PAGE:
More dirt on Shookla ji.
Enemy at the gates, so don’t cry wolf
Learn to master the ancient Indian art of maunvrat.
Rinderpest is also more commonly known as the “foot and mouth” disease and in the past, it has swept through the subcontinent with catastrophic results. In the last ten-odd days since the tragic loss of 20 Indian soldiers in the icy region of the Galwan Valley to Chinese machinations, one can only watch in mind-numbing amazement as many of our countrymen, some of whom have once donned the uniform and served, have suddenly taken leave of their senses.
Add to this the mushrooming crop of self-styled defence experts and analysts. Just as the Pakistanis at Longewala in 1971 were intercepted, radioing for help as IAF Hawker Hunters decimated their tanks, “ek jata hai toh ek aata hai aur bees-bees minute ooper nachta hai” (as one goes, the other comes and dances around above us for 20 to 40 minutes) we watch equally helplessly as we evolve into a country of professional blabber mouths. From a channel even describing the intake of a certain type of fighter aircraft that had landed at Leh and speculating on what sort of armament it could carry, another was showing satellite maps and pointing out where our tanks were harboured. The presenter was in so much of a breathless hurry to spill even more beans that he was actually running from screen to screen.
In matters relating to national security, the standard response across the globe is “we neither confirm or deny”, and the media by and large self regulates and does not give out any information that can compromise the safety of your own troops, or your own larger interests. However, for Indian journalists, schooled in the desperate need to get “breaking news” and blurting out whatever information they may have, the threat from the Chinese is today secondary to ratings.
This then has been having a cascading effect, getting worse day by day. Soldiers on the ground watch in amazement as their frontlines and assets are being discussed by didactic anchors sitting in far-away studios. Unfortunately, these “reports” fuel a piranha-like frenzy, and more and more teams armed with cameras descend on the area. Those who cannot somehow get to where the action is, then start putting out “human interest” stories, which more often than not, add to the confusion.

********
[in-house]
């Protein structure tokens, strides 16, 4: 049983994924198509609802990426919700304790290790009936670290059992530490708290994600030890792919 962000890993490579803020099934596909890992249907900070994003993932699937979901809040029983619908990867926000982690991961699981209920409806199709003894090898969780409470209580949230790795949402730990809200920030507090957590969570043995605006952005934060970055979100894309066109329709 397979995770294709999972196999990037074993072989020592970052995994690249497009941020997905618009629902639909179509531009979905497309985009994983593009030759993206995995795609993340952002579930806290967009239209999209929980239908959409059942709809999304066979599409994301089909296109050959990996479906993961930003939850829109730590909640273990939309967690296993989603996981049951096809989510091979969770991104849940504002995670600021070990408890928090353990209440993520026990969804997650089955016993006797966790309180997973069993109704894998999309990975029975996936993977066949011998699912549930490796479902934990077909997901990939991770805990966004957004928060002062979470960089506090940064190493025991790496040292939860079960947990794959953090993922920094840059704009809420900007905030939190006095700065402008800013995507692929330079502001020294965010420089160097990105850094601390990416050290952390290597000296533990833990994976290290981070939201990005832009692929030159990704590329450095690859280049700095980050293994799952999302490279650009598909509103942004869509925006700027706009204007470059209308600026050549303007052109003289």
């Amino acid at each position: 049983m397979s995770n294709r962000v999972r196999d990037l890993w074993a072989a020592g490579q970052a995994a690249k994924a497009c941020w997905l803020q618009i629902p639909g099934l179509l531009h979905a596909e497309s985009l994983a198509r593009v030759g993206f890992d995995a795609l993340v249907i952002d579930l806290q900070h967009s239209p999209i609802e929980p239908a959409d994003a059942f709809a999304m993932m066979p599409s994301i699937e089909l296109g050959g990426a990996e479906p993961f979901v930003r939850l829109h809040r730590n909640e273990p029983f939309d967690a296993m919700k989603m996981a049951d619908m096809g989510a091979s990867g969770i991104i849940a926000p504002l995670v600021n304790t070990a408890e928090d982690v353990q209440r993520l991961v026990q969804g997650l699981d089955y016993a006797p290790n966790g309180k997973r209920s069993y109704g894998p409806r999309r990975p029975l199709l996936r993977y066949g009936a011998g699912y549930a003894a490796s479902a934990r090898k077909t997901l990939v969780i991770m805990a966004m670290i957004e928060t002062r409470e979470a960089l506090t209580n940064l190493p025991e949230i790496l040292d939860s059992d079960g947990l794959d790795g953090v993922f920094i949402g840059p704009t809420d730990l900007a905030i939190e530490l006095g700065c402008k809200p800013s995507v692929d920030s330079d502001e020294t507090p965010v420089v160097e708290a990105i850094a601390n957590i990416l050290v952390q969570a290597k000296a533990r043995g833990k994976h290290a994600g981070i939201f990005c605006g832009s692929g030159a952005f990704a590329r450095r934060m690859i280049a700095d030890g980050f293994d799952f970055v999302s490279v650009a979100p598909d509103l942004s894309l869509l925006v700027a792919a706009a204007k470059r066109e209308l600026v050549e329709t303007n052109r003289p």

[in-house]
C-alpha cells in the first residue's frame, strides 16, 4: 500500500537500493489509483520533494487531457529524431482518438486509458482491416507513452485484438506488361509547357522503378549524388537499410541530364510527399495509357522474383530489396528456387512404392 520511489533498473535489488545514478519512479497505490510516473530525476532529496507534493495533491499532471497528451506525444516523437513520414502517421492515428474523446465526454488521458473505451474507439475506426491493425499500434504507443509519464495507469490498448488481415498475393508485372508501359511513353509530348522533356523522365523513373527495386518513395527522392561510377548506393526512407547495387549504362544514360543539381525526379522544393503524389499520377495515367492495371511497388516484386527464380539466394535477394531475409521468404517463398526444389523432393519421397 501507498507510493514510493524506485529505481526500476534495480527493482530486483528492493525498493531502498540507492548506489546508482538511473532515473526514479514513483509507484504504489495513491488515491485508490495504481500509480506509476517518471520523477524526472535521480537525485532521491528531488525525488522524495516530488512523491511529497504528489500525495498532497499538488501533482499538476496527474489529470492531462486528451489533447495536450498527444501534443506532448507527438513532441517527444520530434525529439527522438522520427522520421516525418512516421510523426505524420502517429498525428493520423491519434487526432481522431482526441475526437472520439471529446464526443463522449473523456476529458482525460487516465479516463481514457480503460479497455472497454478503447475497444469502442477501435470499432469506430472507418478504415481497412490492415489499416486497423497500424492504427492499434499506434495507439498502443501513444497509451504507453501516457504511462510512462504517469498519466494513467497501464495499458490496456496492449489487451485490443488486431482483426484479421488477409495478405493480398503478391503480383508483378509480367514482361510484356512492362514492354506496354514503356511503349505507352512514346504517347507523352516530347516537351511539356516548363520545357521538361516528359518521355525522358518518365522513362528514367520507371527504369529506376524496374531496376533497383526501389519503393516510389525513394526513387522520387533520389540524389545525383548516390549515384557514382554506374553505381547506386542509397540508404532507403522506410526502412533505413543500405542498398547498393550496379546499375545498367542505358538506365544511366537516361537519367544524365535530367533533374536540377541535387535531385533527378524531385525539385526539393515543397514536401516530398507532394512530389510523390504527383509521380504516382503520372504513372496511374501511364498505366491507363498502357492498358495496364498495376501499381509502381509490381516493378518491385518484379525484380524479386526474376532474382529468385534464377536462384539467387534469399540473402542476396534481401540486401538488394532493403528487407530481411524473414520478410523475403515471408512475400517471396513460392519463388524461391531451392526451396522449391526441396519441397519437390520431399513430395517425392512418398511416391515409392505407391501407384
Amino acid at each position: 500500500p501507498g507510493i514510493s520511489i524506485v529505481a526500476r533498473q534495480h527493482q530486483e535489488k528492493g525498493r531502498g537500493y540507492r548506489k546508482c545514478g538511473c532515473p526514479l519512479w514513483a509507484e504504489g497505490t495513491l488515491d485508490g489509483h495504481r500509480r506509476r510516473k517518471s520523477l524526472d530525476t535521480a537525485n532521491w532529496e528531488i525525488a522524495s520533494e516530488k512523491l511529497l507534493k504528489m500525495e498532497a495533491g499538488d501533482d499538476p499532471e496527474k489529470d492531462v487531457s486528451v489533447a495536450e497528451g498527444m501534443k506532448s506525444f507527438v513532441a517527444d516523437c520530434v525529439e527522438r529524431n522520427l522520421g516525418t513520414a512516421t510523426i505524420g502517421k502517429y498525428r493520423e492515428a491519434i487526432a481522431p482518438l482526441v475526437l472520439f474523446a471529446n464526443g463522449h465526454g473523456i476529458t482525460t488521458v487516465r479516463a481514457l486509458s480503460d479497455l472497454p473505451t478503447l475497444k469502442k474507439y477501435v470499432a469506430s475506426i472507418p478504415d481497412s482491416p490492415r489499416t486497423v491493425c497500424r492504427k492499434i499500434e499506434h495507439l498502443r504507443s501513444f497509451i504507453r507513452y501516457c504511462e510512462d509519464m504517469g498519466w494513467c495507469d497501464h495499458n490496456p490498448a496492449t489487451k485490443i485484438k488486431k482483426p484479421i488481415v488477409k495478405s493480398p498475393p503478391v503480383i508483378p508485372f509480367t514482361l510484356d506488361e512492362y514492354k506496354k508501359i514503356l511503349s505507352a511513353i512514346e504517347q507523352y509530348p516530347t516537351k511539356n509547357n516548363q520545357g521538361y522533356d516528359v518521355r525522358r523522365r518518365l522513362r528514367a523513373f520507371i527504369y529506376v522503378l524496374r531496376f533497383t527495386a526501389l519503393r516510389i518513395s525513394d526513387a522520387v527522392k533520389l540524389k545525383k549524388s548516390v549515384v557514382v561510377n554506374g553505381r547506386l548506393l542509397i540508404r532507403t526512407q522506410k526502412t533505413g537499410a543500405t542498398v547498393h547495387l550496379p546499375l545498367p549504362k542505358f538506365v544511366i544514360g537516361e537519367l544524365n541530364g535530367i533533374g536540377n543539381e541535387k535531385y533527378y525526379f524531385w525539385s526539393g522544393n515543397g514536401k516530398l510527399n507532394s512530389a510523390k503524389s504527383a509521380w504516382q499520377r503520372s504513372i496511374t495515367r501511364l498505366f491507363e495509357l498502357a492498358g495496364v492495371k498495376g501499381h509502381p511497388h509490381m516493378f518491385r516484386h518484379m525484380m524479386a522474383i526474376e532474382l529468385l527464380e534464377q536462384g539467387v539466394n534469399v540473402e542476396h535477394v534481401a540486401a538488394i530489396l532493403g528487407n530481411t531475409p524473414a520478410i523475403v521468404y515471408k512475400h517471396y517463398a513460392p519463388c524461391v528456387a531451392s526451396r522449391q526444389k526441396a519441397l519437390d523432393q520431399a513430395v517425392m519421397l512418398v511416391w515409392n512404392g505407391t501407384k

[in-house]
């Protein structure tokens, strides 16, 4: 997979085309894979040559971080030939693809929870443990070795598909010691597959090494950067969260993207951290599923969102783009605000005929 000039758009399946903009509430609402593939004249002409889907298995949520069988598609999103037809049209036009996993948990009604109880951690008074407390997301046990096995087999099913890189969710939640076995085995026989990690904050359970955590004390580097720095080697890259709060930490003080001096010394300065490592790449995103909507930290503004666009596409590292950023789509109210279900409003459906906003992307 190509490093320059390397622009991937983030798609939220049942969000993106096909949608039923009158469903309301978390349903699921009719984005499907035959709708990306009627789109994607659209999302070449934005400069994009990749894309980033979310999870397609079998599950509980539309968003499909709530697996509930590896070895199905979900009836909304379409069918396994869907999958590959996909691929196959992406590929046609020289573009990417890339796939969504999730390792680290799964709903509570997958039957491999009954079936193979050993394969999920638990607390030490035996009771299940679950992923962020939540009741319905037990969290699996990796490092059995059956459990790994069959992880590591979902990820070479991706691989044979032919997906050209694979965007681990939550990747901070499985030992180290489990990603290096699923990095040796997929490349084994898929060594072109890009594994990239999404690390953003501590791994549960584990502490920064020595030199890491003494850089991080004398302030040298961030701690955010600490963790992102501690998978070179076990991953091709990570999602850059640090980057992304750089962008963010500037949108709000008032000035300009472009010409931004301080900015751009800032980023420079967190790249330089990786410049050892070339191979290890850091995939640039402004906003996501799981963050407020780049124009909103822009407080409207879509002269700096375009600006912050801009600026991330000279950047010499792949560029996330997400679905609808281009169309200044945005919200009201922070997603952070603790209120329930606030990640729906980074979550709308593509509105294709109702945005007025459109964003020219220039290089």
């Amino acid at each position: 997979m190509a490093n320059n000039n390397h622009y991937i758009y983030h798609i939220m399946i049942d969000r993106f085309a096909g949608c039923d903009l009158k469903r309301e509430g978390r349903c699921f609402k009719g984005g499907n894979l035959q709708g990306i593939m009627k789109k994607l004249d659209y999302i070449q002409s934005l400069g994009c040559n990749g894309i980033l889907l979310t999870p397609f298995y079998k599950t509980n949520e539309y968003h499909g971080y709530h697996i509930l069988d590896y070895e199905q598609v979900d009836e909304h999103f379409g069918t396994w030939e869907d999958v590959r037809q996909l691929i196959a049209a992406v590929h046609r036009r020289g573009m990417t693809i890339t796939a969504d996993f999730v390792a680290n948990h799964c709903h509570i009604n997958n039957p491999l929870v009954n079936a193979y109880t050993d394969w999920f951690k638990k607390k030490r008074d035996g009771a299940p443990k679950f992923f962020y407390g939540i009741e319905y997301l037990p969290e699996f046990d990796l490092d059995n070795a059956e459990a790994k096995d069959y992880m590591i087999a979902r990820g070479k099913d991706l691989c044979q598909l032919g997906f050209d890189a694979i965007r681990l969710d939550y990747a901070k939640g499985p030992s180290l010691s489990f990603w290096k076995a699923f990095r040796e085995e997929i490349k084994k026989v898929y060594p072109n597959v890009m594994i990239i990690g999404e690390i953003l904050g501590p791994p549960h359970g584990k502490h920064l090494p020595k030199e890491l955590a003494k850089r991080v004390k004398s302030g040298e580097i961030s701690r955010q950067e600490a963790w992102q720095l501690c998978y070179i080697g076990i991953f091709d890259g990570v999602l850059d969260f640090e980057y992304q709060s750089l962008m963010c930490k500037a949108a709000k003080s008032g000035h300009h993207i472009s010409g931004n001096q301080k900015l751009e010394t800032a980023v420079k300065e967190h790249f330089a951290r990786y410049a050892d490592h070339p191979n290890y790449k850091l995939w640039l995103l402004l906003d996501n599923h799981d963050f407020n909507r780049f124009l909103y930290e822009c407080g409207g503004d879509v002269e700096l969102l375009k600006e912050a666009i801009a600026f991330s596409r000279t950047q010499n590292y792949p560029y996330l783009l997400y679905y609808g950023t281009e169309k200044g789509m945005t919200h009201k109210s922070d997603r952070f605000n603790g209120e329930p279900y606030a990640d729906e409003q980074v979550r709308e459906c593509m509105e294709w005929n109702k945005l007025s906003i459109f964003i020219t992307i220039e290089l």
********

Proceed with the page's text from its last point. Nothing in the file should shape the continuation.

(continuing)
If only the same zeal of our reporters could be exported and applied to the Chinese or Pakistani side of the border. Then not only would we know which troops, battalions, companies of the PLA were deployed when and where, we would even soon know the dietary preferences of their previous commanding officers. And since they are the aggressors here, we would have had their plans as soon as they were hatched—though it’s a different matter that we may have still not acted on it. In this cacophony of opinions, it doesn’t take long for the pressure to start building on the entire system. And pressure situations, especially in a democracy like ours, invariably lead to the abandonment of cold reasoning and logic. Statements once made, like the waters of the Galwan or any other river, cannot flow backwards.
Unlike Doklam, in all probability, Galwan is not necessarily the critical point of conflict and may well have been a feint for consolidation in the Pangong Tso or maybe even the Depsang Valley. For that matter, the incidents in Ladakh may all together be an even bigger smokescreen for yet something else. Unfortunately, the Chinese media has not as yet told us what President for Life Xi Jinping or his Communist buddies are thinking. Our intelligence agencies, most of them reporting directly to the highest office in this land, also obviously had no clue. That Military Intelligence had been defanged around 2012 is also one of the strange quirks that ails India, but therein lies another tale.
The Chinese have been intruding, pushing and probing for the last four years. That they are today in the Pangong Tso area, the Galwan River Valley and the Depsang Plains is not something new and these events in the past have been handled by the ITBP and sometimes by the Army. What is interesting this time, apart from the numbers, is the selective playing up of the intrusions by a certain journalist, whose information, though accurate on the ground, seemed aimed at stirring up a hornets’ nest. Given the fact that this person had served in the Army and was extremely well connected through marriages, it has been presumed he got his information from “highly placed inside sources”. Smokescreens are wonderful things—ask any tank man and he’ll tell you how well it works. With all the sophisticated equipment at NTRO’s disposal, it would indeed be interesting to know who his real sources were.
‘SIACHEN HAND OUT’
It is not the fact that the intrusions were brought out that is bothering in this case—it is how and at what level it was done. The same person, this time around perhaps acting on behalf of himself or other puppeteers had ironically played a major role just eight years ago in what was then termed as the “Siachen Hand Out”. It is perhaps worth recounting briefly just what happened then.